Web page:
Wednesday, August 12, 2009

As expected ... Beijing allegedly pledges US$16m

Agence France-Presse reported late this evening that China had pledged US$16 million for relief efforts following the devastation brought by Typhoon Morakot. If true, the donation would dwarf pledges of US$250,000 and US$103,000 by the US and Japan respectively. According to AFP, China’s financial assistance would come via the Association for Relations Across the Taiwan Strait.

It is no small irony that a country that threatens to invade its neighbor, or to attack it with short- and mid-range missiles, would suddenly turn into a generous humanitarian donor. While money is certainly welcome, this is not the result of Chinese “warmth” — this is PR, and an effort to win hearts and minds in Taiwan by giving money. Wouldn’t it be nice if, rather than give when a catastrophe hits, China stopped threatening Taiwan, so that parts of the US$10 billion or so Taipei spends annually on the military to protect itself from China could be dedicated to, say, strengthening infrastructure. (To put things in perspective: A single DF-15 short-range ballistic missile, out of the about 1,400 DF-11s and DF-15s that China aims at Taiwan [excluding medium-range missiles], costs approximately US$450,000. In other words, China’s humanitarian pledge to Taiwan represents a mere 35 missiles. )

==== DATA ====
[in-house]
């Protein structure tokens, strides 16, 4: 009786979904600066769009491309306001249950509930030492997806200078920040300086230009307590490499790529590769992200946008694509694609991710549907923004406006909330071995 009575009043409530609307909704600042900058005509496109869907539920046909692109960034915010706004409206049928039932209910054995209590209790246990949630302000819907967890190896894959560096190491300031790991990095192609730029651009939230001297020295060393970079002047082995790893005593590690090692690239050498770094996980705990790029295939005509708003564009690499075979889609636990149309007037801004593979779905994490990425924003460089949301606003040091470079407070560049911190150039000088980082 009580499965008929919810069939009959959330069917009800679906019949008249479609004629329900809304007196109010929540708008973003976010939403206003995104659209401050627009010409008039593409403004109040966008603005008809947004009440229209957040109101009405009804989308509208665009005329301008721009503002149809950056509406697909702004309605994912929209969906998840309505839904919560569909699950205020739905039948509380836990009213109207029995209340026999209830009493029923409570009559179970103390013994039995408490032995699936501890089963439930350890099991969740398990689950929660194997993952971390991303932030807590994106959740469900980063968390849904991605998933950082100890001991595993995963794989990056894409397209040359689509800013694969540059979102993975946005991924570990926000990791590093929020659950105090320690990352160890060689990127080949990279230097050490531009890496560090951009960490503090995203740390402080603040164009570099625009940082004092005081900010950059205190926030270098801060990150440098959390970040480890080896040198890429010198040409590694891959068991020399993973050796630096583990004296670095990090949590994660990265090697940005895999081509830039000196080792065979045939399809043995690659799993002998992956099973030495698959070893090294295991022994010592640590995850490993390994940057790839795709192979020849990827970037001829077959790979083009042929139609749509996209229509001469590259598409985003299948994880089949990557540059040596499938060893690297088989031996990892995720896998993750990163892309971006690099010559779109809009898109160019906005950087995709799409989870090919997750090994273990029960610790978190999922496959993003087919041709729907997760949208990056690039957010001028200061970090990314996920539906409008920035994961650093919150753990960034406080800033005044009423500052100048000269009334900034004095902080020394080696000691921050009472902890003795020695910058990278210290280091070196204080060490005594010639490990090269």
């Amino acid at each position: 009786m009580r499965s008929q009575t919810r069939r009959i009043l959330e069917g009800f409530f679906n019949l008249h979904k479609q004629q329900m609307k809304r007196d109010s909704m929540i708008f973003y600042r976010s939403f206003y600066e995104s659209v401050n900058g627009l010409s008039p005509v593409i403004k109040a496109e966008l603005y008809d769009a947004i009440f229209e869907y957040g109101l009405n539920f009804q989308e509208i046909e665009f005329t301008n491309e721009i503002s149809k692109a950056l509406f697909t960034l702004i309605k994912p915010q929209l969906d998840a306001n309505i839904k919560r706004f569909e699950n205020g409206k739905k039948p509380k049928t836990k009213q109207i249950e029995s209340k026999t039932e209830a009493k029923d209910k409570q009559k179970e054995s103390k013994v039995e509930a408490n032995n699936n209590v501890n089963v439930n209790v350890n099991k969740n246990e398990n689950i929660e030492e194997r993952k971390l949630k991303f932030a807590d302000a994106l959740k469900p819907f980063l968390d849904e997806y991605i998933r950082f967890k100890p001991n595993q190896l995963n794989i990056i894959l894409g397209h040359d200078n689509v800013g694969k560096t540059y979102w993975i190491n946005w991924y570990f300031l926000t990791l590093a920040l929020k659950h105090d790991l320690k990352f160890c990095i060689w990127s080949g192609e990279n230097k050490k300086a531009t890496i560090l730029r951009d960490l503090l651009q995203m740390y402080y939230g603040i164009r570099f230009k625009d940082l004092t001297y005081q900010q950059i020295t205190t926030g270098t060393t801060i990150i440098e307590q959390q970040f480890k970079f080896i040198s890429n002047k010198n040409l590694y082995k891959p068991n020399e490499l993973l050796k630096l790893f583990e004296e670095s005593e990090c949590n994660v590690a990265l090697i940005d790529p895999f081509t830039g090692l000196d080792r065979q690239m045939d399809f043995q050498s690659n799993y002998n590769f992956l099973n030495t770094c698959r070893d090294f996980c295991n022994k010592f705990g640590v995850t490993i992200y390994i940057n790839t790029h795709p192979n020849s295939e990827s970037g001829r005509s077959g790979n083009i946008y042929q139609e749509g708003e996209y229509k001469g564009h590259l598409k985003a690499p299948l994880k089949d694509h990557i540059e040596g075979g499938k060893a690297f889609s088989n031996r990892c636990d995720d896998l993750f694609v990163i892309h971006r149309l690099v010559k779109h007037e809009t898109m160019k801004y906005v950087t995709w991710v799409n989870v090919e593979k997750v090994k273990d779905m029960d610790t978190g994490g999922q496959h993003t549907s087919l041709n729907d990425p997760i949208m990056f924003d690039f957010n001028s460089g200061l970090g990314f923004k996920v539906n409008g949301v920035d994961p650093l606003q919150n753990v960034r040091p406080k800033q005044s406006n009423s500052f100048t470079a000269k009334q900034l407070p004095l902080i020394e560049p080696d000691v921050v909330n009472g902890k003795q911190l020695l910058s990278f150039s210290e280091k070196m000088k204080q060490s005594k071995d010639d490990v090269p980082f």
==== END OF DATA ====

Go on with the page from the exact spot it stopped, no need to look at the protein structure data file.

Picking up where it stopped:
Additionally, while money and planning will be needed for reconstruction, the central government’s current emphasis on that phase, at a time when hundreds, if not thousands, of people are still stranded or missing, is just wrong. At this writing, a mere 8,500 soldiers have been deployed to conduct rescue operations, which isn’t enough, given the amplitude of the devastation. In the wake of a catastrophe, time and materiel are of the essence, which is why Premier Liu Chao-shiuan’s (劉兆玄) contention that Taiwan does not need non-financial assistance from countries that have offered it — Japan, the US — is myopic. When lives are at stake, transport aircraft from neighboring countries (e.g., US helicopters based in Guam or Okinawa) should be given precedence. Only once all lives have been accounted for, and health hazards addressed, should we turn to reconstruction. By turning priorities upside down, the Ma Ying-jeou (馬英九) administration is not only putting lives at risk, but it may also be attempting to detract attention from its less than stellar handling of the crisis.